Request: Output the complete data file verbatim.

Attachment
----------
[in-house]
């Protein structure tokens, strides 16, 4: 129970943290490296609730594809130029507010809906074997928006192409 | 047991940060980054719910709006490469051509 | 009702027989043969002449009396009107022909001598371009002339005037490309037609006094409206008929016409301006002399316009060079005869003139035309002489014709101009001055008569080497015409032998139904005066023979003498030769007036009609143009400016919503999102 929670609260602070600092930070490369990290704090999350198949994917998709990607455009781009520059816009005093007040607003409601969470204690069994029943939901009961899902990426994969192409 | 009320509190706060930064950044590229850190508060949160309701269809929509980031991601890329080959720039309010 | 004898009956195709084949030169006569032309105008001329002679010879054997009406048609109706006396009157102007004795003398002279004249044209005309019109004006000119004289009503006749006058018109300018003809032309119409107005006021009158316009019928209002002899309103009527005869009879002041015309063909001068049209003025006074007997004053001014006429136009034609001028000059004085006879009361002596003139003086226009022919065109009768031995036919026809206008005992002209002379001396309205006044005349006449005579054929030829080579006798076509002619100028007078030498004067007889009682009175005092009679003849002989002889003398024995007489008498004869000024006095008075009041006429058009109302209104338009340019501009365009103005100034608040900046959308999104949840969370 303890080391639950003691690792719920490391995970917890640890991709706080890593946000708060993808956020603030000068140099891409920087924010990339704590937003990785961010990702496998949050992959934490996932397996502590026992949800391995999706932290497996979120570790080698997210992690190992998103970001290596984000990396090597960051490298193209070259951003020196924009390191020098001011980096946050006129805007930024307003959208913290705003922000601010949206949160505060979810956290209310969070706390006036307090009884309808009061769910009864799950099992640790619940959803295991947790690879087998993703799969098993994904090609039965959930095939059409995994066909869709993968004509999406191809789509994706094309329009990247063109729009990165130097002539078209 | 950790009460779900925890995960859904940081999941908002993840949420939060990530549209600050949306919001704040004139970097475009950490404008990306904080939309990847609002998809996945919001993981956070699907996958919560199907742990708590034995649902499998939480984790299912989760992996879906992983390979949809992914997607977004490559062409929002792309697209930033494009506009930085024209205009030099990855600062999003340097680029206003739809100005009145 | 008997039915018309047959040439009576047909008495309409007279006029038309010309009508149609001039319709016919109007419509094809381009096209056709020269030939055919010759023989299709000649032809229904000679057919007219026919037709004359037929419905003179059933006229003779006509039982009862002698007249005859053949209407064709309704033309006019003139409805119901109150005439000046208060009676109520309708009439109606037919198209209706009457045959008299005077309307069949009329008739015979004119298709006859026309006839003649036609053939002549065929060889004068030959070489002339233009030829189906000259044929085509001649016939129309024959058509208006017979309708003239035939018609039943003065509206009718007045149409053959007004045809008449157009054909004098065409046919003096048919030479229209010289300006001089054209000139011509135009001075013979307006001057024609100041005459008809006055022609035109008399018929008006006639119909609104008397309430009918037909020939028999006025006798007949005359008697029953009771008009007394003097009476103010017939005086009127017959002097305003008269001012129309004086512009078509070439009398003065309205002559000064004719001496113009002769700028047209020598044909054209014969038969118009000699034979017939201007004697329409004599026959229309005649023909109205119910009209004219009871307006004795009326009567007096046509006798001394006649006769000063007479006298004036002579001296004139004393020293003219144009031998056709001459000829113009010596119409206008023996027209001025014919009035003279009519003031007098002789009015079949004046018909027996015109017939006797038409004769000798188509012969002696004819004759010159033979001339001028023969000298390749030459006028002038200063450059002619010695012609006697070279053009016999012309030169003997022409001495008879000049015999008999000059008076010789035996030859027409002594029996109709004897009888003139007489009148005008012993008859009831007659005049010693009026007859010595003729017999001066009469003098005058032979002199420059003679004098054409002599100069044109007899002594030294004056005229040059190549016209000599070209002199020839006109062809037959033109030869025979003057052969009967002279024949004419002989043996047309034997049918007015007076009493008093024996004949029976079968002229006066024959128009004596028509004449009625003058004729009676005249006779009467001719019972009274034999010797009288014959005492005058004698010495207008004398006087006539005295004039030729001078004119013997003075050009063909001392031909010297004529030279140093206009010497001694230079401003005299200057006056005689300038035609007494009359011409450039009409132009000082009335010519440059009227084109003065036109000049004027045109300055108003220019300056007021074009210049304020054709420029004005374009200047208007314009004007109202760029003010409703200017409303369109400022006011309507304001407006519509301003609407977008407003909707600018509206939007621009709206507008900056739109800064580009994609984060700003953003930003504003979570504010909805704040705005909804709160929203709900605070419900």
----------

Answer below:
[in-house]
């Protein structure tokens, strides 16, 4: 129970943290490296609730594809130029507010809906074997928006192409 | 047991940060980054719910709006490469051509 | 009702027989043969002449009396009107022909001598371009002339005037490309037609006094409206008929016409301006002399316009060079005869003139035309002489014709101009001055008569080497015409032998139904005066023979003498030769007036009609143009400016919503999102 929670609260602070600092930070490369990290704090999350198949994917998709990607455009781009520059816009005093007040607003409601969470204690069994029943939901009961899902990426994969192409 | 009320509190706060930064950044590229850190508060949160309701269809929509980031991601890329080959720039309010 | 004898009956195709084949030169006569032309105008001329002679010879054997009406048609109706006396009157102007004795003398002279004249044209005309019109004006000119004289009503006749006058018109300018003809032309119409107005006021009158316009019928209002002899309103009527005869009879002041015309063909001068049209003025006074007997004053001014006429136009034609001028000059004085006879009361002596003139003086226009022919065109009768031995036919026809206008005992002209002379001396309205006044005349006449005579054929030829080579006798076509002619100028007078030498004067007889009682009175005092009679003849002989002889003398024995007489008498004869000024006095008075009041006429058009109302209104338009340019501009365009103005100034608040900046959308999104949840969370 303890080391639950003691690792719920490391995970917890640890991709706080890593946000708060993808956020603030000068140099891409920087924010990339704590937003990785961010990702496998949050992959934490996932397996502590026992949800391995999706932290497996979120570790080698997210992690190992998103970001290596984000990396090597960051490298193209070259951003020196924009390191020098001011980096946050006129805007930024307003959208913290705003922000601010949206949160505060979810956290209310969070706390006036307090009884309808009061769910009864799950099992640790619940959803295991947790690879087998993703799969098993994904090609039965959930095939059409995994066909869709993968004509999406191809789509994706094309329009990247063109729009990165130097002539078209 | 950790009460779900925890995960859904940081999941908002993840949420939060990530549209600050949306919001704040004139970097475009950490404008990306904080939309990847609002998809996945919001993981956070699907996958919560199907742990708590034995649902499998939480984790299912989760992996879906992983390979949809992914997607977004490559062409929002792309697209930033494009506009930085024209205009030099990855600062999003340097680029206003739809100005009145 | 008997039915018309047959040439009576047909008495309409007279006029038309010309009508149609001039319709016919109007419509094809381009096209056709020269030939055919010759023989299709000649032809229904000679057919007219026919037709004359037929419905003179059933006229003779006509039982009862002698007249005859053949209407064709309704033309006019003139409805119901109150005439000046208060009676109520309708009439109606037919198209209706009457045959008299005077309307069949009329008739015979004119298709006859026309006839003649036609053939002549065929060889004068030959070489002339233009030829189906000259044929085509001649016939129309024959058509208006017979309708003239035939018609039943003065509206009718007045149409053959007004045809008449157009054909004098065409046919003096048919030479229209010289300006001089054209000139011509135009001075013979307006001057024609100041005459008809006055022609035109008399018929008006006639119909609104008397309430009918037909020939028999006025006798007949005359008697029953009771008009007394003097009476103010017939005086009127017959002097305003008269001012129309004086512009078509070439009398003065309205002559000064004719001496113009002769700028047209020598044909054209014969038969118009000699034979017939201007004697329409004599026959229309005649023909109205119910009209004219009871307006004795009326009567007096046509006798001394006649006769000063007479006298004036002579001296004139004393020293003219144009031998056709001459000829113009010596119409206008023996027209001025014919009035003279009519003031007098002789009015079949004046018909027996015109017939006797038409004769000798188509012969002696004819004759010159033979001339001028023969000298390749030459006028002038200063450059002619010695012609006697070279053009016999012309030169003997022409001495008879000049015999008999000059008076010789035996030859027409002594029996109709004897009888003139007489009148005008012993008859009831007659005049010693009026007859010595003729017999001066009469003098005058032979002199420059003679004098054409002599100069044109007899002594030294004056005229040059190549016209000599070209002199020839006109062809037959033109030869025979003057052969009967002279024949004419002989043996047309034997049918007015007076009493008093024996004949029976079968002229006066024959128009004596028509004449009625003058004729009676005249006779009467001719019972009274034999010797009288014959005492005058004698010495207008004398006087006539005295004039030729001078004119013997003075050009063909001392031909010297004529030279140093206009010497001694230079401003005299200057006056005689300038035609007494009359011409450039009409132009000082009335010519440059009227084109003065036109000049004027045109300055108003220019300056007021074009210049304020054709420029004005374009200047208007314009004007109202760029003010409703200017409303369109400022006011309507304001407006519509301003609407977008407003909707600018509206939007621009709206507008900056739109800064580009994609984060700003953003930003504003979570504010909805704040705005909804709160929203709900605070419900």